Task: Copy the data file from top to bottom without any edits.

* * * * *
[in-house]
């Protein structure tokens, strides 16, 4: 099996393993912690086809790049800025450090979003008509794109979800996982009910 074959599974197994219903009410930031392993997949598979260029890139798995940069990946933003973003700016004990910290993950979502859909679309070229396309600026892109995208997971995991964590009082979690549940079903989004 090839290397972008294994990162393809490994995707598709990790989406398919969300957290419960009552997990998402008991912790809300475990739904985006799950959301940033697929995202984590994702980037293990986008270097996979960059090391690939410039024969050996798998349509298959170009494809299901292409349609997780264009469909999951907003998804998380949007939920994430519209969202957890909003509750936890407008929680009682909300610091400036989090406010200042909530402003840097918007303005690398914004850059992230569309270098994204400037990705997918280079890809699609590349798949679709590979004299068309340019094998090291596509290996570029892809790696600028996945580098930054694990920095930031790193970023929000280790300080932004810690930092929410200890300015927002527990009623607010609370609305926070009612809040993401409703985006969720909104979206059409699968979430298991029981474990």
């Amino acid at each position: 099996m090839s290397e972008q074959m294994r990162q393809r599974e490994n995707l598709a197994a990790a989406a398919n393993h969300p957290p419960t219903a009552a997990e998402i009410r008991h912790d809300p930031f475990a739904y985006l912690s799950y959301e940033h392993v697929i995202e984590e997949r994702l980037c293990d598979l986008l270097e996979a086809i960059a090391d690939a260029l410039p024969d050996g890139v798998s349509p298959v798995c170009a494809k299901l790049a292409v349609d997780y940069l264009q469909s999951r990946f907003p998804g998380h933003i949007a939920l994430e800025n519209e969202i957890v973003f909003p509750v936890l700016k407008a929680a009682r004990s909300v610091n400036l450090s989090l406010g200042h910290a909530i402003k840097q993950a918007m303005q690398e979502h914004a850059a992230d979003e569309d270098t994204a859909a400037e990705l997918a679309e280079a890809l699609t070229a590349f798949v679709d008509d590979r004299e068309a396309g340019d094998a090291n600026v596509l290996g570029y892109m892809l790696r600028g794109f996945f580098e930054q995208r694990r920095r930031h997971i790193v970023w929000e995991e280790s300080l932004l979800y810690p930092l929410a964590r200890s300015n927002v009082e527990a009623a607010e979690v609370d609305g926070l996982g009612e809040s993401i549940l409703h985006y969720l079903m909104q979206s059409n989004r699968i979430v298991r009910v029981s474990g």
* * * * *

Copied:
[in-house]
């Protein structure tokens, strides 16, 4: 099996393993912690086809790049800025450090979003008509794109979800996982009910 074959599974197994219903009410930031392993997949598979260029890139798995940069990946933003973003700016004990910290993950979502859909679309070229396309600026892109995208997971995991964590009082979690549940079903989004 090839290397972008294994990162393809490994995707598709990790989406398919969300957290419960009552997990998402008991912790809300475990739904985006799950959301940033697929995202984590994702980037293990986008270097996979960059090391690939410039024969050996798998349509298959170009494809299901292409349609997780264009469909999951907003998804998380949007939920994430519209969202957890909003509750936890407008929680009682909300610091400036989090406010200042909530402003840097918007303005690398914004850059992230569309270098994204400037990705997918280079890809699609590349798949679709590979004299068309340019094998090291596509290996570029892809790696600028996945580098930054694990920095930031790193970023929000280790300080932004810690930092929410200890300015927002527990009623607010609370609305926070009612809040993401409703985006969720909104979206059409699968979430298991029981474990």
């Amino acid at each position: 099996m090839s290397e972008q074959m294994r990162q393809r599974e490994n995707l598709a197994a990790a989406a398919n393993h969300p957290p419960t219903a009552a997990e998402i009410r008991h912790d809300p930031f475990a739904y985006l912690s799950y959301e940033h392993v697929i995202e984590e997949r994702l980037c293990d598979l986008l270097e996979a086809i960059a090391d690939a260029l410039p024969d050996g890139v798998s349509p298959v798995c170009a494809k299901l790049a292409v349609d997780y940069l264009q469909s999951r990946f907003p998804g998380h933003i949007a939920l994430e800025n519209e969202i957890v973003f909003p509750v936890l700016k407008a929680a009682r004990s909300v610091n400036l450090s989090l406010g200042h910290a909530i402003k840097q993950a918007m303005q690398e979502h914004a850059a992230d979003e569309d270098t994204a859909a400037e990705l997918a679309e280079a890809l699609t070229a590349f798949v679709d008509d590979r004299e068309a396309g340019d094998a090291n600026v596509l290996g570029y892109m892809l790696r600028g794109f996945f580098e930054q995208r694990r920095r930031h997971i790193v970023w929000e995991e280790s300080l932004l979800y810690p930092l929410a964590r200890s300015n927002v009082e527990a009623a607010e979690v609370d609305g926070l996982g009612e809040s993401i549940l409703h985006y969720l079903m909104q979206s059409n989004r699968i979430v298991r009910v029981s474990g």